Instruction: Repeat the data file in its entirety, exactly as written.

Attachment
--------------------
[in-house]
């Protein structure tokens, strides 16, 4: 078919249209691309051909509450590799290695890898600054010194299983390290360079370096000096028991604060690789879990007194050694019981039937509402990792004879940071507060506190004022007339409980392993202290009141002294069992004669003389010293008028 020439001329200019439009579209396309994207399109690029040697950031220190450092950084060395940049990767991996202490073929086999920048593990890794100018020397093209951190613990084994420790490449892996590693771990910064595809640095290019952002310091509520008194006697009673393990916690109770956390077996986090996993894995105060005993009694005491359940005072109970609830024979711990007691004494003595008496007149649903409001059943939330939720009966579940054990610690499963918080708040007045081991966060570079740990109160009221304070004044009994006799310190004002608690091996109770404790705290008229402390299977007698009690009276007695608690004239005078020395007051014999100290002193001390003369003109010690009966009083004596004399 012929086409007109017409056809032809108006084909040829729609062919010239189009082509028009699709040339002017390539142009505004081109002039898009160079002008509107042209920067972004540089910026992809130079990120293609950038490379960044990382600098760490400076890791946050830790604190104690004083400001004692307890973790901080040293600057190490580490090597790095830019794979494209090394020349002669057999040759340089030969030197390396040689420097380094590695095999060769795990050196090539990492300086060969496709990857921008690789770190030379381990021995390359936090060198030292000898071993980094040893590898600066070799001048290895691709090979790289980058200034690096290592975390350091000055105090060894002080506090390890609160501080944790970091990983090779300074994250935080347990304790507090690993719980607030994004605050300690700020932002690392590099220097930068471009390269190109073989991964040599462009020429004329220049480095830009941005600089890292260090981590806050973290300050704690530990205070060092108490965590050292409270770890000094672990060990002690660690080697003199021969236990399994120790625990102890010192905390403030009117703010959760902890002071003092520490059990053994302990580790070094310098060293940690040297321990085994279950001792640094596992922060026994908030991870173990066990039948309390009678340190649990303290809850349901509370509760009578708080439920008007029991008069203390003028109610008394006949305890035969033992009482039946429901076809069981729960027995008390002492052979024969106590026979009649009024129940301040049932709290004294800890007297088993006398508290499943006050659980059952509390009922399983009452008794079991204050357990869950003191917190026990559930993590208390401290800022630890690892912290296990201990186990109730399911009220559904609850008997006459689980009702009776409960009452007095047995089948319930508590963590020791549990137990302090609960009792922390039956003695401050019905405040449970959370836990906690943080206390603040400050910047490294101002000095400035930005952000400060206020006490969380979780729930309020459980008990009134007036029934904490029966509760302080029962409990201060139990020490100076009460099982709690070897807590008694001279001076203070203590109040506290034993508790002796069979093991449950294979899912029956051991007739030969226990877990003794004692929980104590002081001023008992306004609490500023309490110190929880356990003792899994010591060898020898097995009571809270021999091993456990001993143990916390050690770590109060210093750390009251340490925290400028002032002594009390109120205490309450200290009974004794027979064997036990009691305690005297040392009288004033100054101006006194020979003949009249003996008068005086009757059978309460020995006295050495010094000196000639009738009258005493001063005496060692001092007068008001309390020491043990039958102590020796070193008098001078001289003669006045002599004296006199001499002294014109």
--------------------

[in-house]
């Protein structure tokens, strides 16, 4: 078919249209691309051909509450590799290695890898600054010194299983390290360079370096000096028991604060690789879990007194050694019981039937509402990792004879940071507060506190004022007339409980392993202290009141002294069992004669003389010293008028 020439001329200019439009579209396309994207399109690029040697950031220190450092950084060395940049990767991996202490073929086999920048593990890794100018020397093209951190613990084994420790490449892996590693771990910064595809640095290019952002310091509520008194006697009673393990916690109770956390077996986090996993894995105060005993009694005491359940005072109970609830024979711990007691004494003595008496007149649903409001059943939330939720009966579940054990610690499963918080708040007045081991966060570079740990109160009221304070004044009994006799310190004002608690091996109770404790705290008229402390299977007698009690009276007695608690004239005078020395007051014999100290002193001390003369003109010690009966009083004596004399 012929086409007109017409056809032809108006084909040829729609062919010239189009082509028009699709040339002017390539142009505004081109002039898009160079002008509107042209920067972004540089910026992809130079990120293609950038490379960044990382600098760490400076890791946050830790604190104690004083400001004692307890973790901080040293600057190490580490090597790095830019794979494209090394020349002669057999040759340089030969030197390396040689420097380094590695095999060769795990050196090539990492300086060969496709990857921008690789770190030379381990021995390359936090060198030292000898071993980094040893590898600066070799001048290895691709090979790289980058200034690096290592975390350091000055105090060894002080506090390890609160501080944790970091990983090779300074994250935080347990304790507090690993719980607030994004605050300690700020932002690392590099220097930068471009390269190109073989991964040599462009020429004329220049480095830009941005600089890292260090981590806050973290300050704690530990205070060092108490965590050292409270770890000094672990060990002690660690080697003199021969236990399994120790625990102890010192905390403030009117703010959760902890002071003092520490059990053994302990580790070094310098060293940690040297321990085994279950001792640094596992922060026994908030991870173990066990039948309390009678340190649990303290809850349901509370509760009578708080439920008007029991008069203390003028109610008394006949305890035969033992009482039946429901076809069981729960027995008390002492052979024969106590026979009649009024129940301040049932709290004294800890007297088993006398508290499943006050659980059952509390009922399983009452008794079991204050357990869950003191917190026990559930993590208390401290800022630890690892912290296990201990186990109730399911009220559904609850008997006459689980009702009776409960009452007095047995089948319930508590963590020791549990137990302090609960009792922390039956003695401050019905405040449970959370836990906690943080206390603040400050910047490294101002000095400035930005952000400060206020006490969380979780729930309020459980008990009134007036029934904490029966509760302080029962409990201060139990020490100076009460099982709690070897807590008694001279001076203070203590109040506290034993508790002796069979093991449950294979899912029956051991007739030969226990877990003794004692929980104590002081001023008992306004609490500023309490110190929880356990003792899994010591060898020898097995009571809270021999091993456990001993143990916390050690770590109060210093750390009251340490925290400028002032002594009390109120205490309450200290009974004794027979064997036990009691305690005297040392009288004033100054101006006194020979003949009249003996008068005086009757059978309460020995006295050495010094000196000639009738009258005493001063005496060692001092007068008001309390020491043990039958102590020796070193008098001078001289003669006045002599004296006199001499002294014109």